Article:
Contributing to the Documentation

Contributing to the Documentation

Documentation is as important as code. It follows the exact same principles: DRY, tests, ease of maintenance, extensibility, optimization, and refactoring just to name a few. And of course, documentation has bugs, typos, hard to read tutorials, and more.

Contributing

Before contributing, you need to become familiar with the markup language used by the documentation.

The Symfony2 documentation is hosted on GitHub:

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https://github.com/symfony/symfony-docs

If you want to submit a patch, fork the official repository on GitHub and then clone your fork:

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$ git clone git://github.com/YOURUSERNAME/symfony-docs.git

Consistent with Symfony's source code, the documentation repository is split into multiple branches, corresponding to the different versions of Symfony itself. The master branch holds the documentation for the development branch of the code.

Unless you're documenting a feature that was introduced after Symfony 2.3 (e.g. in Symfony 2.4), your changes should always be based on the 2.3 branch. To do this checkout the 2.3 branch before the next step:

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$ git checkout 2.3

Tip

Your base branch (e.g. 2.3) will become the "Applies to" in the Pull Request Format that you'll use later.

Next, create a dedicated branch for your changes (for organization):

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$ git checkout -b improving_foo_and_bar

You can now make your changes directly to this branch and commit them. When you're done, push this branch to your GitHub fork and initiate a pull request.

Creating a Pull Request

Following the example, the pull request will default to be between your improving_foo_and_bar branch and the symfony-docs master branch.

If you have made your changes based on the 2.3 branch then you need to change the base branch to be 2.3 on the preview page by clicking the edit button on the top left:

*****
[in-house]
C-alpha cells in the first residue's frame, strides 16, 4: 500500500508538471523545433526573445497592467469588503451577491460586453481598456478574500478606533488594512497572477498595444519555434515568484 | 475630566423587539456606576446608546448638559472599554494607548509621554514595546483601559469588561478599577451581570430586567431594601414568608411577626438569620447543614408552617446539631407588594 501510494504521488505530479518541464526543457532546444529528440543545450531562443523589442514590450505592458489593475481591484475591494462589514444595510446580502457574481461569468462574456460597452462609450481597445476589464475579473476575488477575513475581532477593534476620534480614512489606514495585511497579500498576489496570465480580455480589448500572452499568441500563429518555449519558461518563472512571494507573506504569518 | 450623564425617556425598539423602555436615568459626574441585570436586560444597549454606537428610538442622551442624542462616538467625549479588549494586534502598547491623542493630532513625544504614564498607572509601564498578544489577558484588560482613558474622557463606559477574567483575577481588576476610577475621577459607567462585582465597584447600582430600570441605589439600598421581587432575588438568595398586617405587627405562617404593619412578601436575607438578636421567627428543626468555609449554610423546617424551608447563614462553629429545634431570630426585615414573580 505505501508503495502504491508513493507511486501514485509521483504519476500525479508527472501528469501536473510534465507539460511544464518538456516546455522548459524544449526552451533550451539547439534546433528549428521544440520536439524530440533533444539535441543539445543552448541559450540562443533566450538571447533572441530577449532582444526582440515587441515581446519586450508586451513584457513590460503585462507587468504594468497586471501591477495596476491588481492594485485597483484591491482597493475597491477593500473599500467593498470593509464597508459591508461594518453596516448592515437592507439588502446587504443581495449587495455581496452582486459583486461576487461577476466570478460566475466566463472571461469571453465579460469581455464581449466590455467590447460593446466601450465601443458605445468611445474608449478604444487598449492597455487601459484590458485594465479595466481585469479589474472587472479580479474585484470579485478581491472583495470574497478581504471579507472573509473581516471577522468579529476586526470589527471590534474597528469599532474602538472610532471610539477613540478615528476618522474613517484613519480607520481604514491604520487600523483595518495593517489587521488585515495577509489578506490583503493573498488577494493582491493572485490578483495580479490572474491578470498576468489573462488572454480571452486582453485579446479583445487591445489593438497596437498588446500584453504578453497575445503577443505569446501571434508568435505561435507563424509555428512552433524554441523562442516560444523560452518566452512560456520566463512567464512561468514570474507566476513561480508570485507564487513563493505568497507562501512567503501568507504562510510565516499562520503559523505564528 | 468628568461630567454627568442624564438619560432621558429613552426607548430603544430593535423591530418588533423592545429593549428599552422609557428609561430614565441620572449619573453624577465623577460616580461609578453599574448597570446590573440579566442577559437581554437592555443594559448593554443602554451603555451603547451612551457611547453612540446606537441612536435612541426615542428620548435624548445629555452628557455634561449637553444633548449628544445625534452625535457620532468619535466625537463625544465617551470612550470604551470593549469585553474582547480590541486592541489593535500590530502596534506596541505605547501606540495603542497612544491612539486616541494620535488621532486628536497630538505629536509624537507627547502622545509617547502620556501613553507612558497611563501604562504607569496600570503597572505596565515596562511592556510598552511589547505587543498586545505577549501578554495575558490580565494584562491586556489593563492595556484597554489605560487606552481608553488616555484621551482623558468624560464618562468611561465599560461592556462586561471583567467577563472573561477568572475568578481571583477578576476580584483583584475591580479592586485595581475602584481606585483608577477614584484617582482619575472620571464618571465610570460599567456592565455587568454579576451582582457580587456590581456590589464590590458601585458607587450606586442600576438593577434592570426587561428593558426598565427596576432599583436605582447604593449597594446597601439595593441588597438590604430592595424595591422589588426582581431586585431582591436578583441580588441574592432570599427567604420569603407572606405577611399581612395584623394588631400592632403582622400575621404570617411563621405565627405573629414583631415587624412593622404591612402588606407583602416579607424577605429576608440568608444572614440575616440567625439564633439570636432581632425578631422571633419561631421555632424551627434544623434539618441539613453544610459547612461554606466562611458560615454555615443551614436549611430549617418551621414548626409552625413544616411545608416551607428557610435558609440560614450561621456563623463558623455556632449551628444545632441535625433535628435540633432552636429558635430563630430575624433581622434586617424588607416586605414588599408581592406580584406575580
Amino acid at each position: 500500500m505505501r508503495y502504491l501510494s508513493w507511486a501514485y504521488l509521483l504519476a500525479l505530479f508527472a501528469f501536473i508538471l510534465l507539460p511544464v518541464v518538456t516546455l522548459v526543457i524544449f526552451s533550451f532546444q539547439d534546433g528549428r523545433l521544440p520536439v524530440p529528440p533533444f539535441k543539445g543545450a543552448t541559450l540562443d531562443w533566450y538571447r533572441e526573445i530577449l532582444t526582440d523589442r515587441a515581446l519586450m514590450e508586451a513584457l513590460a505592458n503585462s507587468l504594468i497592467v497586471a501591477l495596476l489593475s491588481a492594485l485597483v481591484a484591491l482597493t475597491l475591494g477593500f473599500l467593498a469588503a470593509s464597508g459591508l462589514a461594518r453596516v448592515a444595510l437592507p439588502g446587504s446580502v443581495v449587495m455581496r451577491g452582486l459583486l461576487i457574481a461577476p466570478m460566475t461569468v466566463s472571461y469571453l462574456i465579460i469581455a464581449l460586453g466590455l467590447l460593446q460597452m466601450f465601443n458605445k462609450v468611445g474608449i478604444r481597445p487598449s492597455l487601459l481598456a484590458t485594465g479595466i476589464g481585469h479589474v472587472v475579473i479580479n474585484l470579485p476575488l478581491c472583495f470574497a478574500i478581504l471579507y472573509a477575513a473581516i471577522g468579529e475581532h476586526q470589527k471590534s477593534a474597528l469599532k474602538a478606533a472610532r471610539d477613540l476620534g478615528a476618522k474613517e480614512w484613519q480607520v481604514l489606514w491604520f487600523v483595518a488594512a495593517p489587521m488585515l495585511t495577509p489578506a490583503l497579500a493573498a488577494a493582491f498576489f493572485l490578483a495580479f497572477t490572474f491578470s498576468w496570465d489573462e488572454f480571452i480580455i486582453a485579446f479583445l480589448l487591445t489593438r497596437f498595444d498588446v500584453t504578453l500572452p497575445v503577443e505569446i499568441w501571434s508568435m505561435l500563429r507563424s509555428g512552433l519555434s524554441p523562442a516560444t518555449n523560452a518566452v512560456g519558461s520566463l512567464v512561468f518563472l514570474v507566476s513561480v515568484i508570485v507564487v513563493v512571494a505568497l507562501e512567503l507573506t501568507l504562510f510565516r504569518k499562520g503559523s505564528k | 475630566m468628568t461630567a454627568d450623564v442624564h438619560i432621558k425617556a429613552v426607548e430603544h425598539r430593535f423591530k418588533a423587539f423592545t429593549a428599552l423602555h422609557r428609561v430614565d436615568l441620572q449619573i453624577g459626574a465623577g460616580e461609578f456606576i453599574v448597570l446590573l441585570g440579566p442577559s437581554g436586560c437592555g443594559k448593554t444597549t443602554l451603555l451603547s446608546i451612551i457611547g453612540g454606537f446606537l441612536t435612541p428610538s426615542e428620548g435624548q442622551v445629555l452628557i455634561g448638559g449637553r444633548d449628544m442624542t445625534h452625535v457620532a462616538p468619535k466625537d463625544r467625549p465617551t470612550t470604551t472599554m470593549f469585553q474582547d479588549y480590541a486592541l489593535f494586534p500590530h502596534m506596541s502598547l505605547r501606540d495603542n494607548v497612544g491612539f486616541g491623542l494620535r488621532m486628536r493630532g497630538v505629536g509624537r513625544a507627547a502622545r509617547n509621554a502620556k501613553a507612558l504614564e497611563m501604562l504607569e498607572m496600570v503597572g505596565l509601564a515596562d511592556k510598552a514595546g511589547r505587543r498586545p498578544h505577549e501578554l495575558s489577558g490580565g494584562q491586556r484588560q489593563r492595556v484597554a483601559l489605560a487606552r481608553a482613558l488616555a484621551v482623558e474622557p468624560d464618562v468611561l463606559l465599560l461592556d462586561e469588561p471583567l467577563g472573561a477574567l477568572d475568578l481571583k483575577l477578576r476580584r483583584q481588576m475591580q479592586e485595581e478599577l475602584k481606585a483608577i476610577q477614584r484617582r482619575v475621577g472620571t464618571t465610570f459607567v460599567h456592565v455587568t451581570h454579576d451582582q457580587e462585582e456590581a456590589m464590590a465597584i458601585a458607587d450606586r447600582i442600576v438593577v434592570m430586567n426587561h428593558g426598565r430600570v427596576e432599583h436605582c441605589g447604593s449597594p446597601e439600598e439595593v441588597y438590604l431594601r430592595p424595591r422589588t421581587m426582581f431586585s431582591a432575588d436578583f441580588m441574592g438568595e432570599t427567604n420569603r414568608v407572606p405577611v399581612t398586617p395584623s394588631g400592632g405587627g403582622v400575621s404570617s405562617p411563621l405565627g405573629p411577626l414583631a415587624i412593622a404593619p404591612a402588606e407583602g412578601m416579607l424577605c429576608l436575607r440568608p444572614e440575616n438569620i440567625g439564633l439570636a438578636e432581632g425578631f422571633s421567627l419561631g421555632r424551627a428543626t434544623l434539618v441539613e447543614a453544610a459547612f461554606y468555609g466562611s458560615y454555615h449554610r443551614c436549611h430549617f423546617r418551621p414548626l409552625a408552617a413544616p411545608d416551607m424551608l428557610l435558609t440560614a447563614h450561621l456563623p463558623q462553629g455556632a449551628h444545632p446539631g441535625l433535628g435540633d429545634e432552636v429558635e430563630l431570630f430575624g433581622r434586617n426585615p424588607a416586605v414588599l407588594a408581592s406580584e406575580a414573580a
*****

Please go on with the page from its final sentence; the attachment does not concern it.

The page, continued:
../../_images/docs-pull-request-change-base.png

Note

All changes made to a branch (e.g. 2.3) will be merged up to each "newer" branch (e.g. 2.4, master, etc) for the next release on a weekly basis.

GitHub covers the topic of pull requests in detail.

Note

The Symfony2 documentation is licensed under a Creative Commons Attribution-Share Alike 3.0 Unported License.

You can also prefix the title of your pull request in a few cases:

  • [WIP] (Work in Progress) is used when you are not yet finished with your pull request, but you would like it to be reviewed. The pull request won't be merged until you say it is ready.
  • [WCM] (Waiting Code Merge) is used when you're documenting a new feature or change that hasn't been accepted yet into the core code. The pull request will not be merged until it is merged in the core code (or closed if the change is rejected).

Pull Request Format

Unless you're fixing some minor typos, the pull request description must include the following checklist to ensure that contributions may be reviewed without needless feedback loops and that your contributions can be included into the documentation as quickly as possible:

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| Q             | A
| ------------- | ---
| Doc fix?      | [yes|no]
| New docs?     | [yes|no] (PR # on symfony/symfony if applicable)
| Applies to    | [Symfony version numbers this applies to]
| Fixed tickets | [comma separated list of tickets fixed by the PR]

An example submission could now look as follows:

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| Q             | A
| ------------- | ---
| Doc fix?      | yes
| New docs?     | yes (symfony/symfony#2500)
| Applies to    | all (or 2.3+)
| Fixed tickets | #1075